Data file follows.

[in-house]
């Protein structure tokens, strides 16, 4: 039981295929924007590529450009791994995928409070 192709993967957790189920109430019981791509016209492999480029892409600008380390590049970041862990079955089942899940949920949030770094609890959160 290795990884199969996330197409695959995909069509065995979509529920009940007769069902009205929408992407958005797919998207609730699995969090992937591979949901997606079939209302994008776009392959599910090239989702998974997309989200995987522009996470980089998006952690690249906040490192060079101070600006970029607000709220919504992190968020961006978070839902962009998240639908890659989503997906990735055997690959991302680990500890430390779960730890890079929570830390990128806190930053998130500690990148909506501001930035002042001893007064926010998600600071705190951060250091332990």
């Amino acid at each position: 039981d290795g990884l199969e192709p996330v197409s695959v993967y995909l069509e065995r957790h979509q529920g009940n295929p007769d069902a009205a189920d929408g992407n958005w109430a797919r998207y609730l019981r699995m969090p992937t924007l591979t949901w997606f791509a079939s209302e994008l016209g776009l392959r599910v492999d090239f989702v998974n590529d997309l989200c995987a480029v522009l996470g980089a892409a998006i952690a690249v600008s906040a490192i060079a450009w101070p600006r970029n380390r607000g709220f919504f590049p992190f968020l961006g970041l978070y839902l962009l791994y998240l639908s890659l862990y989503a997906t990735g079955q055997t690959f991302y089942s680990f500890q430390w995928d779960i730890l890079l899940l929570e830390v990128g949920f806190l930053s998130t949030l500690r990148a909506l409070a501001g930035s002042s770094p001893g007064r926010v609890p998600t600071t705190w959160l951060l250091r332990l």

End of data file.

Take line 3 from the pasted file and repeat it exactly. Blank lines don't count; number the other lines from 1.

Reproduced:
């Amino acid at each position: 039981d290795g990884l199969e192709p996330v197409s695959v993967y995909l069509e065995r957790h979509q529920g009940n295929p007769d069902a009205a189920d929408g992407n958005w109430a797919r998207y609730l019981r699995m969090p992937t924007l591979t949901w997606f791509a079939s209302e994008l016209g776009l392959r599910v492999d090239f989702v998974n590529d997309l989200c995987a480029v522009l996470g980089a892409a998006i952690a690249v600008s906040a490192i060079a450009w101070p600006r970029n380390r607000g709220f919504f590049p992190f968020l961006g970041l978070y839902l962009l791994y998240l639908s890659l862990y989503a997906t990735g079955q055997t690959f991302y089942s680990f500890q430390w995928d779960i730890l890079l899940l929570e830390v990128g949920f806190l930053s998130t949030l500690r990148a909506l409070a501001g930035s002042s770094p001893g007064r926010v609890p998600t600071t705190w959160l951060l250091r332990l």